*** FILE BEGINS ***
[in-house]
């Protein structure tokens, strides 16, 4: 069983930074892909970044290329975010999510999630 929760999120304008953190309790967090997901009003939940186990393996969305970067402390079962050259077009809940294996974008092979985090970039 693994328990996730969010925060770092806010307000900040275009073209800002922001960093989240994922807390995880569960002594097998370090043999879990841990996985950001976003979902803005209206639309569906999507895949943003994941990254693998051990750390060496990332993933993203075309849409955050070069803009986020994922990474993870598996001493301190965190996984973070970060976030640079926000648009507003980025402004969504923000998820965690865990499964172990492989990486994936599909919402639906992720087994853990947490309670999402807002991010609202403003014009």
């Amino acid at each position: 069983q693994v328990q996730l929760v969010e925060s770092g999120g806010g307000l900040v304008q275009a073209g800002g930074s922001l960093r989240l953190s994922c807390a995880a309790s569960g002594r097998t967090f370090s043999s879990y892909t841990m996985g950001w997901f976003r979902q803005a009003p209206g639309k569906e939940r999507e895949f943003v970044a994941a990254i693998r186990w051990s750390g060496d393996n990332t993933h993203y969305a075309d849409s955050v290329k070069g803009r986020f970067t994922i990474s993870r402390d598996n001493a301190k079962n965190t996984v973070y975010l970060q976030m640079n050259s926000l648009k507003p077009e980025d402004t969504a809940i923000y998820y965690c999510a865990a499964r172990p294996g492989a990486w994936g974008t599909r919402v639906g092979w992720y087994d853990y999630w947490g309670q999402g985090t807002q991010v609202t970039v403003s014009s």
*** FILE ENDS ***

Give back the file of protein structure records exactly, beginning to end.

[in-house]
């Protein structure tokens, strides 16, 4: 069983930074892909970044290329975010999510999630 929760999120304008953190309790967090997901009003939940186990393996969305970067402390079962050259077009809940294996974008092979985090970039 693994328990996730969010925060770092806010307000900040275009073209800002922001960093989240994922807390995880569960002594097998370090043999879990841990996985950001976003979902803005209206639309569906999507895949943003994941990254693998051990750390060496990332993933993203075309849409955050070069803009986020994922990474993870598996001493301190965190996984973070970060976030640079926000648009507003980025402004969504923000998820965690865990499964172990492989990486994936599909919402639906992720087994853990947490309670999402807002991010609202403003014009």
């Amino acid at each position: 069983q693994v328990q996730l929760v969010e925060s770092g999120g806010g307000l900040v304008q275009a073209g800002g930074s922001l960093r989240l953190s994922c807390a995880a309790s569960g002594r097998t967090f370090s043999s879990y892909t841990m996985g950001w997901f976003r979902q803005a009003p209206g639309k569906e939940r999507e895949f943003v970044a994941a990254i693998r186990w051990s750390g060496d393996n990332t993933h993203y969305a075309d849409s955050v290329k070069g803009r986020f970067t994922i990474s993870r402390d598996n001493a301190k079962n965190t996984v973070y975010l970060q976030m640079n050259s926000l648009k507003p077009e980025d402004t969504a809940i923000y998820y965690c999510a865990a499964r172990p294996g492989a990486w994936g974008t599909r919402v639906g092979w992720y087994d853990y999630w947490g309670q999402g985090t807002q991010v609202t970039v403003s014009s």